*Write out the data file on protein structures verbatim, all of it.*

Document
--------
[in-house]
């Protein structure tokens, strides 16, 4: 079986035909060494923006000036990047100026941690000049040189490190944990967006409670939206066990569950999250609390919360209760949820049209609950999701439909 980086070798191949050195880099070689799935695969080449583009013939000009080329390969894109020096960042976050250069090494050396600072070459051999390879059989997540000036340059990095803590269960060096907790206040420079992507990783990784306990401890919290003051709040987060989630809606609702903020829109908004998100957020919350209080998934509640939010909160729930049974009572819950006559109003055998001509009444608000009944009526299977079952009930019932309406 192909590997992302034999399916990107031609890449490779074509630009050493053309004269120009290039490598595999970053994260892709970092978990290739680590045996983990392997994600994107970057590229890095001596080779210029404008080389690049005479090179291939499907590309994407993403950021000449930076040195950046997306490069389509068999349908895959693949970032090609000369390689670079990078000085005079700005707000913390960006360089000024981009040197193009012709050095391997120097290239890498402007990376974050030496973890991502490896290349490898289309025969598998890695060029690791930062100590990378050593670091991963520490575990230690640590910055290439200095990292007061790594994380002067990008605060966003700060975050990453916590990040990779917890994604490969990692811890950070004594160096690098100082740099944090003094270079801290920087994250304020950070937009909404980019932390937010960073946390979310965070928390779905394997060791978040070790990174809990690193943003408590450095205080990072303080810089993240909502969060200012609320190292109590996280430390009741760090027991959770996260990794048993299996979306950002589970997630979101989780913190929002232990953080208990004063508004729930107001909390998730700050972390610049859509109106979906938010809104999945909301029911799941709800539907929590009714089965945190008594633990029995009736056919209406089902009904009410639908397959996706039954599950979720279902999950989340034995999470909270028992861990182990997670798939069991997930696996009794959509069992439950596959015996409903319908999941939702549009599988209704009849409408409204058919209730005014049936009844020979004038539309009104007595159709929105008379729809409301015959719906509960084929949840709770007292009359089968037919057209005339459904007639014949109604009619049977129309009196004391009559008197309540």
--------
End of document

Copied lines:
[in-house]
């Protein structure tokens, strides 16, 4: 079986035909060494923006000036990047100026941690000049040189490190944990967006409670939206066990569950999250609390919360209760949820049209609950999701439909 980086070798191949050195880099070689799935695969080449583009013939000009080329390969894109020096960042976050250069090494050396600072070459051999390879059989997540000036340059990095803590269960060096907790206040420079992507990783990784306990401890919290003051709040987060989630809606609702903020829109908004998100957020919350209080998934509640939010909160729930049974009572819950006559109003055998001509009444608000009944009526299977079952009930019932309406 192909590997992302034999399916990107031609890449490779074509630009050493053309004269120009290039490598595999970053994260892709970092978990290739680590045996983990392997994600994107970057590229890095001596080779210029404008080389690049005479090179291939499907590309994407993403950021000449930076040195950046997306490069389509068999349908895959693949970032090609000369390689670079990078000085005079700005707000913390960006360089000024981009040197193009012709050095391997120097290239890498402007990376974050030496973890991502490896290349490898289309025969598998890695060029690791930062100590990378050593670091991963520490575990230690640590910055290439200095990292007061790594994380002067990008605060966003700060975050990453916590990040990779917890994604490969990692811890950070004594160096690098100082740099944090003094270079801290920087994250304020950070937009909404980019932390937010960073946390979310965070928390779905394997060791978040070790990174809990690193943003408590450095205080990072303080810089993240909502969060200012609320190292109590996280430390009741760090027991959770996260990794048993299996979306950002589970997630979101989780913190929002232990953080208990004063508004729930107001909390998730700050972390610049859509109106979906938010809104999945909301029911799941709800539907929590009714089965945190008594633990029995009736056919209406089902009904009410639908397959996706039954599950979720279902999950989340034995999470909270028992861990182990997670798939069991997930696996009794959509069992439950596959015996409903319908999941939702549009599988209704009849409408409204058919209730005014049936009844020979004038539309009104007595159709929105008379729809409301015959719906509960084929949840709770007292009359089968037919057209005339459904007639014949109604009619049977129309009196004391009559008197309540």